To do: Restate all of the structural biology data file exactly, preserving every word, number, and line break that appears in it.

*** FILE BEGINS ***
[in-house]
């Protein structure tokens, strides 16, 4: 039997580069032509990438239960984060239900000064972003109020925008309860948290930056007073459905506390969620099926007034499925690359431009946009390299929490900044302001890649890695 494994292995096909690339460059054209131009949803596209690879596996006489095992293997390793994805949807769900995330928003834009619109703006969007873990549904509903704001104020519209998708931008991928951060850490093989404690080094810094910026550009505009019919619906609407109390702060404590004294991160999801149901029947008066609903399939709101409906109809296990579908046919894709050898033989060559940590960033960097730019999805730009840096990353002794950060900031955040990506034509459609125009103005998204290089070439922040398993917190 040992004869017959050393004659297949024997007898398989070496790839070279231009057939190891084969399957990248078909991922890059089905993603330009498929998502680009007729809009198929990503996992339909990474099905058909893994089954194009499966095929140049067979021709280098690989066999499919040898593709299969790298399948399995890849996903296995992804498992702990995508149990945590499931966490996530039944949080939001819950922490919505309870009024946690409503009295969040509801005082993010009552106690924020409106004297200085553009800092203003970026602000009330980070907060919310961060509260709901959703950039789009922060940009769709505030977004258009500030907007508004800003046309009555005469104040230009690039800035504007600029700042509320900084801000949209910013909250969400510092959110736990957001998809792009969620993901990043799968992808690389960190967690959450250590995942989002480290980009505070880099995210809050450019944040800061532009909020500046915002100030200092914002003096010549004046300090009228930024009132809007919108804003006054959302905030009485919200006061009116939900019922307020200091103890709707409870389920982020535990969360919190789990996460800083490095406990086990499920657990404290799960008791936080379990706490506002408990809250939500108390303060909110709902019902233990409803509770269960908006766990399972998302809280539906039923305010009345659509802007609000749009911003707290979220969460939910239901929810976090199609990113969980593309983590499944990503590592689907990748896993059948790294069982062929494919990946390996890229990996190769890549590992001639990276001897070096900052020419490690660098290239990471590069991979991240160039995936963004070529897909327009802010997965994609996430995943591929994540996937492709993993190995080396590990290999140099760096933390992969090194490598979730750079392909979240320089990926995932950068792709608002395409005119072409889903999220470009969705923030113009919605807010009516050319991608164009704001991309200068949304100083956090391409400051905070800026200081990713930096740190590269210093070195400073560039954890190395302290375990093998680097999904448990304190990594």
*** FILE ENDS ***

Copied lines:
[in-house]
């Protein structure tokens, strides 16, 4: 039997580069032509990438239960984060239900000064972003109020925008309860948290930056007073459905506390969620099926007034499925690359431009946009390299929490900044302001890649890695 494994292995096909690339460059054209131009949803596209690879596996006489095992293997390793994805949807769900995330928003834009619109703006969007873990549904509903704001104020519209998708931008991928951060850490093989404690080094810094910026550009505009019919619906609407109390702060404590004294991160999801149901029947008066609903399939709101409906109809296990579908046919894709050898033989060559940590960033960097730019999805730009840096990353002794950060900031955040990506034509459609125009103005998204290089070439922040398993917190 040992004869017959050393004659297949024997007898398989070496790839070279231009057939190891084969399957990248078909991922890059089905993603330009498929998502680009007729809009198929990503996992339909990474099905058909893994089954194009499966095929140049067979021709280098690989066999499919040898593709299969790298399948399995890849996903296995992804498992702990995508149990945590499931966490996530039944949080939001819950922490919505309870009024946690409503009295969040509801005082993010009552106690924020409106004297200085553009800092203003970026602000009330980070907060919310961060509260709901959703950039789009922060940009769709505030977004258009500030907007508004800003046309009555005469104040230009690039800035504007600029700042509320900084801000949209910013909250969400510092959110736990957001998809792009969620993901990043799968992808690389960190967690959450250590995942989002480290980009505070880099995210809050450019944040800061532009909020500046915002100030200092914002003096010549004046300090009228930024009132809007919108804003006054959302905030009485919200006061009116939900019922307020200091103890709707409870389920982020535990969360919190789990996460800083490095406990086990499920657990404290799960008791936080379990706490506002408990809250939500108390303060909110709902019902233990409803509770269960908006766990399972998302809280539906039923305010009345659509802007609000749009911003707290979220969460939910239901929810976090199609990113969980593309983590499944990503590592689907990748896993059948790294069982062929494919990946390996890229990996190769890549590992001639990276001897070096900052020419490690660098290239990471590069991979991240160039995936963004070529897909327009802010997965994609996430995943591929994540996937492709993993190995080396590990290999140099760096933390992969090194490598979730750079392909979240320089990926995932950068792709608002395409005119072409889903999220470009969705923030113009919605807010009516050319991608164009704001991309200068949304100083956090391409400051905070800026200081990713930096740190590269210093070195400073560039954890190395302290375990093998680097999904448990304190990594």